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Chargot Judgement


In a recent case before the House of Lords HSE -v- Chargot Ltd (Trading as Contract Services) Ruttle Contracting Ltd and George Ruttle;   the three appellants maintained that it was for the prosecution to prove the acts and omissions by which it was alleged that there had been a breach of duty pursuant to the Health & Safety at Work Act.  It was maintained that it was not enough to simply assert that a state of affairs existed which gave rise to risk to health or safety.

The House of Lords found that the duties as set out in Section 1 of the act are general duties, namely that an employer has to ensure the Health and Safety at work of all his employees and that persons not in his employment are not exposed to risk to their health and safety.   

The provisions in the act describe a result which an employer must achieve or prevent namely the exposure of employees or non-employees to risk.   Those duties are not absolute because they are qualified by the words "so far is reasonable practicable". Therefore if the result is not achieved the employer will be in breach of his statutory duty unless they can show that it was not reasonably practicable for them to do more than was done to satisfy it.  

A prima facie case is therefore established against an employer if the result is not achieved. The burden then passes to the defendant to make good the defence of reasonable practicability.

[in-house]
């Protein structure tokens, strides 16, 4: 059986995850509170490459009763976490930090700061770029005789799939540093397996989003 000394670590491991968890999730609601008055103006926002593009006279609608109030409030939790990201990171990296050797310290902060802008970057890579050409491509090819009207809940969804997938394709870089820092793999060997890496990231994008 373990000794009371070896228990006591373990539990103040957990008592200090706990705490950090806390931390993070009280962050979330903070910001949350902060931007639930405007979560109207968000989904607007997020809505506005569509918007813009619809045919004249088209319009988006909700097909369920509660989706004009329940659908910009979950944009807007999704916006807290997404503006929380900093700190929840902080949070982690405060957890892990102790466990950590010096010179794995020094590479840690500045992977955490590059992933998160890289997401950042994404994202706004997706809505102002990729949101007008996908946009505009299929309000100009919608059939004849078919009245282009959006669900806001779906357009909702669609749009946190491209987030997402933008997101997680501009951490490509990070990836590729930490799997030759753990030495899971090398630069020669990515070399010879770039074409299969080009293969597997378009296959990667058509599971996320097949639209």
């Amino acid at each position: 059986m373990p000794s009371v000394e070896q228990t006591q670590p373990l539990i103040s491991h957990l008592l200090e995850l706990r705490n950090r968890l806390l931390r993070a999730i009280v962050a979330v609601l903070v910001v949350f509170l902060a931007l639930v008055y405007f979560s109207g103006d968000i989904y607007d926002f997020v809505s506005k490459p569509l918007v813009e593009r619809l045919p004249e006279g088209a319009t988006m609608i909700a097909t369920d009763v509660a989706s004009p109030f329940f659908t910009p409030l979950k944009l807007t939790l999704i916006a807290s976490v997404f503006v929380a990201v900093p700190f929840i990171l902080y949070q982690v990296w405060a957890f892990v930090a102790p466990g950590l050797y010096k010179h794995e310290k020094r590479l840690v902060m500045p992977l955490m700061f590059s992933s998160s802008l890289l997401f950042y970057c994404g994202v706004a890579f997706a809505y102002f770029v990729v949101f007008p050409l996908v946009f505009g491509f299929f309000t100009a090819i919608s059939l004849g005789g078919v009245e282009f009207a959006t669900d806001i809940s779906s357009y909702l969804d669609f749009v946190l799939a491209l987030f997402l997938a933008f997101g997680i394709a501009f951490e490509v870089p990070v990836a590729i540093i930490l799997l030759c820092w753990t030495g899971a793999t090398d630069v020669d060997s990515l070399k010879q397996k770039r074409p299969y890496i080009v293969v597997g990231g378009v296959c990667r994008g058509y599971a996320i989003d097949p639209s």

The Crown must therefore prove that a state of affairs existed. Therefore if an injury occurs at work prima facie the employer has failed to ensure the health and safety of the employee and a prima facie breach of Section 2 has occurred.   Where an accident has not occurred but a risk is evident the Crown have to particularise that risk and prove the respects in which was there was a breach of duty.   The Crown have to prove the respects in which a person was liable to be affected by the way the defendant conducted his undertaking.   

Reassuringly, their Lordships found that there is an element of proportionality in that it is not the purpose of the regulations to impose burdens on employers that are wholly unreasonable.    The aim of the duty under the statute is to ensure that an employer creates a safe working environment.   The law does not aim to create an environment that is entirely risk free.

The House of Lords indicated that as far as the regulatory provisions are concerned the risks that exist have to be material  i.e. an exposure to risk which any reasonable person would appreciate and take steps to guard against.  

It is therefore arguable that we are now in the position that a test of reasonable foreseeability exists. The risk must be real not fanciful or hypothetical.   The issue will of course be whether or not the foreseeability is subjective or objective.  It is certainly arguable that it is subjective rather than objective.

In the advent of the new Health and Safety Offences Act 2008 with greater punishments available there is now an even greater duty on employers to ensure that policies and procedures are in place and are complied with.  Risks must be assessed and policies put in place to deal with foreseeable eventualities. 

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